I remember the first time I walked into a big art store – I felt like a little kid on Christmas Day! I got in, walked straight to the watercolour section and…
I was overwhelmed.
At the time, I knew nothing about how to pick watercolour paints. The sheer choice (and different price points) was way more than I could handle. Sure, the information was on the packaging, sometimes, but I had no idea what I was trying to read. It felt like a whole new foreign language, and it made me feel small.
Today’s blog post is about simplifying and curating the information you need to know to make an informed decision about what watercolour paints you’re getting.
You might find Student Grade watercolour sets that cost $15, and Artist Grade sets that go way above $80. So, what’s the big difference?
In one sentence, Student Grade is more affordable and lower quality supplies, meant for students or semi-pros, while Artist Grade is for professionals.
Read more details about Student vs Artist Grade quality supplies in this blog post.
Within the Student Grade range, you can get extremely low quality or really great watercolour sets. It’s incredibly frustrating when you don’t know what you’re looking for, and it can feel a lot like playing the lottery.
Not all Student Grade supplies will tell you the information you need to know to make an educated selection of your watercolour set. My recommendation? Steer away from paints that don’t give you the information you need.
Lightfastness is the ability a dye or pigment has to endure light and retain its original colour over time. To sum up, the better the level, the more resistant the colour is to fading when exposed to sunlight. There are different measurement levels for Lightfastness. We use the Blue Wool Scale chart, but there’s also the ASTM rating:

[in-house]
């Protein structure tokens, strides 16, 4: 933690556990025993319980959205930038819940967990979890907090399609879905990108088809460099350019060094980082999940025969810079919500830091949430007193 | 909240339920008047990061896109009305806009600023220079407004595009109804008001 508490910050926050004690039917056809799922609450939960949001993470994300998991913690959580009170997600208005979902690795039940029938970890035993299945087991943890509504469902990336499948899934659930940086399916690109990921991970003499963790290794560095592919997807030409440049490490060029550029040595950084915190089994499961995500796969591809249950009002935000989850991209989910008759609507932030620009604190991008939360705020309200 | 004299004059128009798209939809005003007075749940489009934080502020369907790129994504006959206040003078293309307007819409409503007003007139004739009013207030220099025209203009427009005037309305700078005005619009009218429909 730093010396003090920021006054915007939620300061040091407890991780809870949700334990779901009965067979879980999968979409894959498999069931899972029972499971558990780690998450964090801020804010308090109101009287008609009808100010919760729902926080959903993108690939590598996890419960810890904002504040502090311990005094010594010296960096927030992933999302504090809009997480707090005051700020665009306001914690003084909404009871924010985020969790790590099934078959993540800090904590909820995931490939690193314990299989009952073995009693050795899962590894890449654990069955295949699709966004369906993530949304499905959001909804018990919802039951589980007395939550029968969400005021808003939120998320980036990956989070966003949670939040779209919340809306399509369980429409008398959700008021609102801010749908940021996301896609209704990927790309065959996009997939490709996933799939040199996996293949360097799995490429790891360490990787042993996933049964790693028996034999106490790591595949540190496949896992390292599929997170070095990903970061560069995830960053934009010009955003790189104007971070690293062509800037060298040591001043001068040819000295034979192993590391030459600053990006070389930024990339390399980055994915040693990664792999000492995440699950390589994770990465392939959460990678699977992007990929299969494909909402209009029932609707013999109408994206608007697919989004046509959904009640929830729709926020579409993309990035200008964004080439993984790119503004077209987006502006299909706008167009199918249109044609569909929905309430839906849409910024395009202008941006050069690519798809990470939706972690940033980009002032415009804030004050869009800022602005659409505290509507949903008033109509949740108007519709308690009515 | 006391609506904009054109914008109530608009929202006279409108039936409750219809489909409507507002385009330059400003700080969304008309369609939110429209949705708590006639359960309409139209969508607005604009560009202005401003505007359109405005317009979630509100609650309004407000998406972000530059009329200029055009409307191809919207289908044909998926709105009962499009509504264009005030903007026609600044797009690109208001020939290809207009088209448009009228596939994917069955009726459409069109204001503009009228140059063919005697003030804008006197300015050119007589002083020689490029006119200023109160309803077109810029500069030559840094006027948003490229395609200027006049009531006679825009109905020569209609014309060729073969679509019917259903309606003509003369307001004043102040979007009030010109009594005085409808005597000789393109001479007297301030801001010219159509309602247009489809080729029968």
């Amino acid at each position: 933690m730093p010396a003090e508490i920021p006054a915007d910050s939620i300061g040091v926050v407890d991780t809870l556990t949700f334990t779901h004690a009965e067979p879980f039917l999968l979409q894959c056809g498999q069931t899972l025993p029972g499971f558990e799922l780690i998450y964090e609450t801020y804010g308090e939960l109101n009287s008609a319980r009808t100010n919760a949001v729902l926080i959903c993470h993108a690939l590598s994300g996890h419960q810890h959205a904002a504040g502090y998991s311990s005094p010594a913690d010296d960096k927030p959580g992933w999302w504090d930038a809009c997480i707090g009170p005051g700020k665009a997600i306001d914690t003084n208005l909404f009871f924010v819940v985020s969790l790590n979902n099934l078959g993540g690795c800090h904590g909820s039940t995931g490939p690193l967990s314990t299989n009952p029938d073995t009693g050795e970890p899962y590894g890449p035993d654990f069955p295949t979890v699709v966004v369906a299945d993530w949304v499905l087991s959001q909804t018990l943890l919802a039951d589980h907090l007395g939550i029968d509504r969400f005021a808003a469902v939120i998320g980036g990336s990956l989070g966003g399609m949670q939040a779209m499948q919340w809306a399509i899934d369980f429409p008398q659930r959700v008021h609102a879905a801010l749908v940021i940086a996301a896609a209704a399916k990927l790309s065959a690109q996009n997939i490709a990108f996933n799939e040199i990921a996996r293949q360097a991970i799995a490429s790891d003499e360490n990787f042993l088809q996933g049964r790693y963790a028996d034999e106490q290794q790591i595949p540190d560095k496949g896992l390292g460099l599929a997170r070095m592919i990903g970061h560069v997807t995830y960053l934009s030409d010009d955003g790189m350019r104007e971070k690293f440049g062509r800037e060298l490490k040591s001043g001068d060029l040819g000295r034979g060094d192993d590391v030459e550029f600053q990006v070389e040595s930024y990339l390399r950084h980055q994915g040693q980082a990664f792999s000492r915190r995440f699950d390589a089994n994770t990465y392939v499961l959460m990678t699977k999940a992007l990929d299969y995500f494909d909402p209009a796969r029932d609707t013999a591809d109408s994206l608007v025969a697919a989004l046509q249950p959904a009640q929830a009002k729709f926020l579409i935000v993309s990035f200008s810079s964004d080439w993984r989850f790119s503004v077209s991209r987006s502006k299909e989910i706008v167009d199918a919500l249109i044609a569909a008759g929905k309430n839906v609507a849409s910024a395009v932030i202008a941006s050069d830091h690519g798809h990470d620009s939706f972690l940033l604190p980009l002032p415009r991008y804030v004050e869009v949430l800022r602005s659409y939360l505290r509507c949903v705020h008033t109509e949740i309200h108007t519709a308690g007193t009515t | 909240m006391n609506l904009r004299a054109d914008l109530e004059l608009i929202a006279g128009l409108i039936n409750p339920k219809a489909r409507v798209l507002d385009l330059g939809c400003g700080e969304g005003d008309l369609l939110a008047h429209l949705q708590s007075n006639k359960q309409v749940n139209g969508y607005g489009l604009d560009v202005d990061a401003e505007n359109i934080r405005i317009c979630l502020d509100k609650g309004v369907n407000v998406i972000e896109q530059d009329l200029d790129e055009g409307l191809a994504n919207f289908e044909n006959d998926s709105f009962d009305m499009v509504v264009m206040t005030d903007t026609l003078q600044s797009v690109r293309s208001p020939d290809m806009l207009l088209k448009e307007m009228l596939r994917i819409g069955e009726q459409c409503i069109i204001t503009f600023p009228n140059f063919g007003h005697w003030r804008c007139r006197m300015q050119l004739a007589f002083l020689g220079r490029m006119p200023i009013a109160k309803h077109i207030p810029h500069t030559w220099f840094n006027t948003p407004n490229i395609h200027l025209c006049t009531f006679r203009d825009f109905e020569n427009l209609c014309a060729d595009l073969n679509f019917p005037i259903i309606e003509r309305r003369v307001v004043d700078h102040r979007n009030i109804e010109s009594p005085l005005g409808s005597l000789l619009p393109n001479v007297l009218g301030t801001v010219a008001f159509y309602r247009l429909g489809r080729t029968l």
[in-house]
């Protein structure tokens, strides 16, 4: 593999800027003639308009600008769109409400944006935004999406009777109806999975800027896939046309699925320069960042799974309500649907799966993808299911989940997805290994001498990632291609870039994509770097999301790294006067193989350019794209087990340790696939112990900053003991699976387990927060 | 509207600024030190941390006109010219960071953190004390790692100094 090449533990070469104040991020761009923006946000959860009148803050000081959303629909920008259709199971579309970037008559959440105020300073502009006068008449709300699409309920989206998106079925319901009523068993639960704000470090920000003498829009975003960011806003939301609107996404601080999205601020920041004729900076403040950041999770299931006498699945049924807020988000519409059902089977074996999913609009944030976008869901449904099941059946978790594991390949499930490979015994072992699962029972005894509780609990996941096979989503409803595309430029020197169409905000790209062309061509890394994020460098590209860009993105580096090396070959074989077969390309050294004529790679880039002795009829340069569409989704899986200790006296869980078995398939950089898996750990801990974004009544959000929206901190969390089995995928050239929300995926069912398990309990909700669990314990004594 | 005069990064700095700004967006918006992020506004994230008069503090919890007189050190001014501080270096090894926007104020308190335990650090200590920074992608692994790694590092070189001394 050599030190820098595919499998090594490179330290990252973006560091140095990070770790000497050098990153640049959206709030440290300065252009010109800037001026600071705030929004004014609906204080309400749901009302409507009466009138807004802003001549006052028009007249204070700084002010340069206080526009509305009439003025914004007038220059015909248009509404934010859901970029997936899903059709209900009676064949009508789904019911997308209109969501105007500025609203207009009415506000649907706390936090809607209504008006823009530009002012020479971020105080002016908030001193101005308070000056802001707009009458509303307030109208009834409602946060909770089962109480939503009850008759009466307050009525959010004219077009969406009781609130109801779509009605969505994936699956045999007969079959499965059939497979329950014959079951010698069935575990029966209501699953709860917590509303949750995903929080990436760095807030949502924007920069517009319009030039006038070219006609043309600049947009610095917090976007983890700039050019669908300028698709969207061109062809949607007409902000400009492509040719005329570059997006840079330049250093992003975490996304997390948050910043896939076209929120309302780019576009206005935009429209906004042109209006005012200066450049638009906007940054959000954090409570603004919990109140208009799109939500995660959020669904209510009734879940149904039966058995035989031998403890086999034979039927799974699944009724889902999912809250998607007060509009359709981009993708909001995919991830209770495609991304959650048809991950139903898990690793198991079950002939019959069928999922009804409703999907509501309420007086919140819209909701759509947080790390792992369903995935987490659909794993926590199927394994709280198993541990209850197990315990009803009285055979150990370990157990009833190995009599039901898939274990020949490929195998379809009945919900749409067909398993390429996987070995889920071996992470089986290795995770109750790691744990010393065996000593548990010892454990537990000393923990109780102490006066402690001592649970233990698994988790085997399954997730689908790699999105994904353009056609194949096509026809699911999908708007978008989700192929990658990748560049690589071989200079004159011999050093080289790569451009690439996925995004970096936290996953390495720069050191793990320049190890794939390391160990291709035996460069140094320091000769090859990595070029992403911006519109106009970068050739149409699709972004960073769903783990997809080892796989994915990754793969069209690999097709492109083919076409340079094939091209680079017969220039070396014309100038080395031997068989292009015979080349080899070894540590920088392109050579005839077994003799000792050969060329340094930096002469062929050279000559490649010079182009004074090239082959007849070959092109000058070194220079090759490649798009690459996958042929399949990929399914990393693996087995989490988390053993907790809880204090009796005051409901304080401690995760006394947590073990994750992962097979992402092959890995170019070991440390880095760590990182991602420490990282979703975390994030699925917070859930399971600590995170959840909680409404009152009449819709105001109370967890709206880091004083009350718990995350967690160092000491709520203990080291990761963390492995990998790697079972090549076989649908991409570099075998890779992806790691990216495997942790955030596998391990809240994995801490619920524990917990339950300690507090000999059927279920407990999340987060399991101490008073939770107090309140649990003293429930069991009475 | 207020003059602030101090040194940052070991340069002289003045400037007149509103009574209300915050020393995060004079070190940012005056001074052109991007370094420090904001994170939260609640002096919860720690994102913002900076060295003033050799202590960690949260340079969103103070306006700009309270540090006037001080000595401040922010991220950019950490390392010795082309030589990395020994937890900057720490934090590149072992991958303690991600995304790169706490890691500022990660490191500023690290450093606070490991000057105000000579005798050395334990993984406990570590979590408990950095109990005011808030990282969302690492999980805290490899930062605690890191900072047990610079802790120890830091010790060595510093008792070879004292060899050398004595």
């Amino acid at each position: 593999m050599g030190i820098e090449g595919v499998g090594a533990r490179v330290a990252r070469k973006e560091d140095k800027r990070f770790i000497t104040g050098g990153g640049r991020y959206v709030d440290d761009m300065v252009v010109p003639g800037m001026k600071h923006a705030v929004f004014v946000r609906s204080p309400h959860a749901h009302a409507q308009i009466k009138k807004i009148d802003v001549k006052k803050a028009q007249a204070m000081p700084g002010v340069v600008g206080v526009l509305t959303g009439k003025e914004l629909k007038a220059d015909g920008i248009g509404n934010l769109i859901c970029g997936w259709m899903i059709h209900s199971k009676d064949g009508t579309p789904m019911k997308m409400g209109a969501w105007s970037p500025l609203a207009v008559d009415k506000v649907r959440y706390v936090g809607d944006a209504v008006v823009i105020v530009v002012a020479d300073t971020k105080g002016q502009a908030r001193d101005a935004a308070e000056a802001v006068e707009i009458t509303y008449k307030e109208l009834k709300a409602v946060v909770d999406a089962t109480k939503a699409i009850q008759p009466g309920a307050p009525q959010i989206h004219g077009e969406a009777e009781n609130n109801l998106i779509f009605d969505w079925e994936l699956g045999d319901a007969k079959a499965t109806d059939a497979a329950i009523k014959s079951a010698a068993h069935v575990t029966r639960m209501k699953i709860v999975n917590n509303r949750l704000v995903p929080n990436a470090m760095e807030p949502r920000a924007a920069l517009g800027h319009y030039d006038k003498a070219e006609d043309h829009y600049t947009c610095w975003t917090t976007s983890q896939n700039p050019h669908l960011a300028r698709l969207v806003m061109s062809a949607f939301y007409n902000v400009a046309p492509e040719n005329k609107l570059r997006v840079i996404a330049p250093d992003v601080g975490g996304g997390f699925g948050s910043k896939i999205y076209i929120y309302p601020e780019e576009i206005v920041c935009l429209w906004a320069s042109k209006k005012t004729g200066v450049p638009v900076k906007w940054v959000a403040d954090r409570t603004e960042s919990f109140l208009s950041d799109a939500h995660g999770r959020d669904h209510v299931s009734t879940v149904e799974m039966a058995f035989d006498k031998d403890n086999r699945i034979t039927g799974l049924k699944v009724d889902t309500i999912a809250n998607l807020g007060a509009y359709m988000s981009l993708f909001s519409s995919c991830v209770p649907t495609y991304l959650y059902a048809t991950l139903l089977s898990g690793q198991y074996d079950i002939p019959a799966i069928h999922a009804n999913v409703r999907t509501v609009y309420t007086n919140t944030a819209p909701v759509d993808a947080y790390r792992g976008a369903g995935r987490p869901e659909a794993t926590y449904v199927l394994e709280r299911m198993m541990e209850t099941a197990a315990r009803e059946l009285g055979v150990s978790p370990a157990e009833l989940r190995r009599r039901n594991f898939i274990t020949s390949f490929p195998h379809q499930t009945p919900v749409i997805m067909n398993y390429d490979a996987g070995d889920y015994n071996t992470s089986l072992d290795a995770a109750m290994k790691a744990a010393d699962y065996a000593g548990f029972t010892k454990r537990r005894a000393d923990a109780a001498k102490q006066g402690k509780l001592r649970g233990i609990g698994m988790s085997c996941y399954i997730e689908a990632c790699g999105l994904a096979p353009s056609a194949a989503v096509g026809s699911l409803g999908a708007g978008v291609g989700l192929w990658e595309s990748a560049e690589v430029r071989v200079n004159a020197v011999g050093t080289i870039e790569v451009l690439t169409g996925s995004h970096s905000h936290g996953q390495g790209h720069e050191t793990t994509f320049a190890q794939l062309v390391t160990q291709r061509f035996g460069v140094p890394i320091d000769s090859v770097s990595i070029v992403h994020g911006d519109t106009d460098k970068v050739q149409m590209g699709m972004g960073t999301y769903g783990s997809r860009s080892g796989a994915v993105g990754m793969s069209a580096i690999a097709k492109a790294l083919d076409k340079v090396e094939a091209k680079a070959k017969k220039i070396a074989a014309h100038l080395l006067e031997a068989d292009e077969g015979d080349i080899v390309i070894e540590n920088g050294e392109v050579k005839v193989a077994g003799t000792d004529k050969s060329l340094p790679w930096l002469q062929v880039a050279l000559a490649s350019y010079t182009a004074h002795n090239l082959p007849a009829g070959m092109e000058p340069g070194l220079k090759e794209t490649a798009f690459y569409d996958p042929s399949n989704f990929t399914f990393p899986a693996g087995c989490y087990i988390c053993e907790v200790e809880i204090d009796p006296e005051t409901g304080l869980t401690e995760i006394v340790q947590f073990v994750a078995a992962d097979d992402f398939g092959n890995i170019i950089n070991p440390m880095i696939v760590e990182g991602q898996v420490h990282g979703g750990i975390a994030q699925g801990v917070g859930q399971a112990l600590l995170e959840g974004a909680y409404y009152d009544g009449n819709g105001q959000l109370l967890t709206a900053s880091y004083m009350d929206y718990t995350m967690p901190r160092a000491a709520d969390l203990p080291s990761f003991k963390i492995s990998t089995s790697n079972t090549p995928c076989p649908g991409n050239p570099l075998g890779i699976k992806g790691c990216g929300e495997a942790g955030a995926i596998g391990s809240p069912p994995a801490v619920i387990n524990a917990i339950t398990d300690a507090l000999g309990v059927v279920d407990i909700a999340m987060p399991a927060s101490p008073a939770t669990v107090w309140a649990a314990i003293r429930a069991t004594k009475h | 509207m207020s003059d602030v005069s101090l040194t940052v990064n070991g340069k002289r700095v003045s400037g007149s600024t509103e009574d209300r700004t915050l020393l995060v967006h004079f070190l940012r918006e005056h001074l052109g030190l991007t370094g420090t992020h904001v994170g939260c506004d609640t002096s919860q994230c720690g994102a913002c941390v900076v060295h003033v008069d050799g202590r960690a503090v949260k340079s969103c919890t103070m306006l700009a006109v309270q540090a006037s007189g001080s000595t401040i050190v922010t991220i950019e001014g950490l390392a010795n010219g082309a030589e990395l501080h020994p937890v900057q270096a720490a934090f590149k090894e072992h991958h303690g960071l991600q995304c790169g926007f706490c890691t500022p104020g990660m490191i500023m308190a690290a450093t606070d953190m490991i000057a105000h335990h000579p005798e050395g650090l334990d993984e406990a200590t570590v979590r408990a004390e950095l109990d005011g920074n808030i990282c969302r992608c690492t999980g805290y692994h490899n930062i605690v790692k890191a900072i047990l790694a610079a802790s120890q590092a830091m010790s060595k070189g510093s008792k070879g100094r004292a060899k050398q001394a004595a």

*Normal conditions of display: away from a window, under indirect sunlight and properly framed behind a UV protective glass.
The ASTM rating goes from I to V, and it goes like this:
Of course, if you paint on 100% cotton, acid-free paper (like the paper in our sketchbooks), frame your paintings in acid-free materials, use UV-filtering glass and avoid direct exposure to sunlight, your paintings will last even longer.
Don’t you hate it when you’re in love with the ‘Sunflower Yellow’ from brand A, and then grab the ‘Sunflower Yellow’ from brand B and get a completely different colour?
This happens because the names given to colours are simply marketing names. So, how can you make sure you’re getting precisely the same colour?
The answer is: read the Colour Index Name. This lets you identify pigments clearly:
See below an example where I'm comparing two different brands:
To sum up, if the ‘Sunflower Yellow’ from brand A was a PY3, then you can get precisely the same colour from another brand if you look at the Colour Index Name.
...In our watercolour set, that would be Lemon Yellow!
Watercolours can be transparent or opaque. We also use the terms “semi-transparent” or “semi-opaque” for colours that are not as transparent or not as opaque.
Transparent watercolour paints sit on top of the paper and allow light to pass through them. But opaque watercolours allow little light to pass through.
Usually, transparent colours mix really with other transparent and even opaque watercolours. When mixed, opaque watercolours can cause a muddy effect. All this information is useful when planning layering or mixing.
Whether you use opaque or transparent watercolours depends on your process and what you want to accomplish with your paintings!
There’s a lot more to say and explore about watercolour properties, but we hope to have covered the essentials with this blog post.
Any stories you’d like to share? We’d love to hear your thoughts in the comment section below!